Through my work with Iowa Farm Bureau, I’ve been incredibly fortunate to be able to listen, and at times give feedback, to young Iowa FFA individuals and teams putting their agricultural knowledge and presentation skills to the test. I kind of geek out about it.

Seriously. Their perspectives… their ideas… their passion… I guarantee if you sat in on one of their conversations about agriculture sustainability, you too would be impressed.

For example, a couple weeks ago, an FFA team from the eastern part of the state came in to our office to practice a skit they would perform at their state competition. It was different than anything I had observed before. The scene: Thanksgiving dinner. The dilemma: Whether a college-aged daughter would take over the family dairy farm. The angles: a concerned father who worked in the mental health field, a supportive grandmother, an aunt who worked as an ISU ag professor with a focus in niche farming and another family member who was an ag loan officer.

I’m sure you can imagine how their “conversation” bounced back and forth between the various realities of farming: the current state of the dairy industry, the high cost of inputs against low commodity selling prices and heartbreaking mental health issues married with the opportunity to do something innovative and open up new markets along with the desire for their youngest family member to be happy and successful.  There were as many “pros” as there were “cons.” As someone whose husband is working to take over the family grain farm, it hit home for me. It was good for these young people to seek out real farmers and do the research to see all sides—not just for the sake of whether they want to get into farming in the future.  They also got to hone in on valuable decision-making skills when making a substantial life choice.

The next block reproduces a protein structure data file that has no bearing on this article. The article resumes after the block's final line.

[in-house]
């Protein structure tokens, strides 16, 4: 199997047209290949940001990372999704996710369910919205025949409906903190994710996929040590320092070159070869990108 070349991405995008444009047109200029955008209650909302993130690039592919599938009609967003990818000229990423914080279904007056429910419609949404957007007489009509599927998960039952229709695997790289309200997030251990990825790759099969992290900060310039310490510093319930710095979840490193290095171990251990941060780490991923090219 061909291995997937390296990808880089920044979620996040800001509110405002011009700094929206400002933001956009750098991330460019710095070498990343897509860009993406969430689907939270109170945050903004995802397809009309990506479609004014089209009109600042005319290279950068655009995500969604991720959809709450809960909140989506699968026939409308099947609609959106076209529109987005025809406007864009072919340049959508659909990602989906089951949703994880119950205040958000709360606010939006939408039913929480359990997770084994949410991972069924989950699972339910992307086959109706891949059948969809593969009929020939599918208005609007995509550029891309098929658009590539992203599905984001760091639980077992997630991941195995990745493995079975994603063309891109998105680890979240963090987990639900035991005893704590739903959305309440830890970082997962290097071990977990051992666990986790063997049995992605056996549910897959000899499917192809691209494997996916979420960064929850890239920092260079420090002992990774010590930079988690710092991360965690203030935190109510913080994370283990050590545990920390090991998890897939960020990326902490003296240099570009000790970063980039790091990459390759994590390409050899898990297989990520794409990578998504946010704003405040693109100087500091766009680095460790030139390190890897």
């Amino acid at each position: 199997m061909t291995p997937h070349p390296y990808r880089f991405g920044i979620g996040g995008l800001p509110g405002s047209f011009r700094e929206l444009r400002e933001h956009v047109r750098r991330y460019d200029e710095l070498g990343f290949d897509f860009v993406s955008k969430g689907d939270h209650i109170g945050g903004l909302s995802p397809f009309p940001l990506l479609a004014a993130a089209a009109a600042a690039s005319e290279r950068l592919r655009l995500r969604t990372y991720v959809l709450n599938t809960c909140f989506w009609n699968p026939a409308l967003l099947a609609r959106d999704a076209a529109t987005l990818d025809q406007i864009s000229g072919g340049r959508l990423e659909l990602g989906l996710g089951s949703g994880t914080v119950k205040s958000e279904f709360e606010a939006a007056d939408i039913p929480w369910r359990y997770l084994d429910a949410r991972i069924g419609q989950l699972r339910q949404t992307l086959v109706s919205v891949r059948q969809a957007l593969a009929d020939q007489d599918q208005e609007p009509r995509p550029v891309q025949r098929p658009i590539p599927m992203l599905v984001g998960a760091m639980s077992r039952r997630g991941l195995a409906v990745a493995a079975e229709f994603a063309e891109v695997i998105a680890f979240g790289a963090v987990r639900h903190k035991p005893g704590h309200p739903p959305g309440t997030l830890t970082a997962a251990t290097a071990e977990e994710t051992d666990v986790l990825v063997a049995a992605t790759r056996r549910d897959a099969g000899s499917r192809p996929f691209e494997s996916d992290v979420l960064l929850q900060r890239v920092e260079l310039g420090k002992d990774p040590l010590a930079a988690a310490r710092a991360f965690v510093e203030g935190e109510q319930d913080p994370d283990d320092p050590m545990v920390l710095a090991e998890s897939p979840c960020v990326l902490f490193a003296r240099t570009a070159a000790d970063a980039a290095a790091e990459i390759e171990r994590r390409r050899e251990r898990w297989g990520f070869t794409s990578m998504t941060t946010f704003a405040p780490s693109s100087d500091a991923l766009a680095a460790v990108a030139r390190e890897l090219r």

Youth FFA teams at the recent State Envirothon completed challenges in forestry, wildlife, aquatics and soils, but also used their critical-thinking skills during the oral presentation portion of their competition. In this year’s scenario, students were tasked to “advise” a local cattle farmer on how to make their farm more sustainable for the future with the goals of better fertilizer management while controlling soil loss and decreasing some costly inputs. I sat in on a presentation where five young women from a northwest Iowa school totally rocked it.  

Not only did they consider practices like taking manure samples and soil samples to match up needed nutrients in more precise amounts to specific locations within a field, but they offered other water quality practices for their “client” to think about.  One suggested a settling basin where manure can be stored, then adding cover crops, which keep soil and nutrients in place over the winter and can also be fed to cattle. But what I found most fascinating was the team’s “holistic” approach to sustainability.

They look at the “big picture,” which isn’t just about the benefits the farmers would receive in yield, but how grassy strips on slopes and improved water quality could benefit wildlife, such as pheasants or fish, which in turn, boost the local recreational economy. They also embrace the importance of a farmer’s profitability, so he or she has money to support local businesses and be active members of their community, bridging a connection between those who live on a farm and in town. It seems as though even at this young age, they understood “sustainable agriculture” is more than just what happens in the field.

When judges asked them questions at the conclusion of their proposal, they didn’t have all the answers. But, at this point in their high school careers, it’s more valuable to encourage them to become critical thinkers and future contributors to an agricultural industry where young people who possess individual skills and passions can find opportunities to succeed. After all, the FFA does say, “I believe in the promise of better days through better ways, even as the better things we now enjoy have come to us from the struggles of former years.”

Youth are working harder and smarter even earlier in life to find their place in this industry that provides more beyond the farm gate. And I hope every single one of us—no matter where we live or what our occupation is—can find a way to support these young people in their journey and keep viable opportunities available to them.

That’s worth “geeking” out over, right?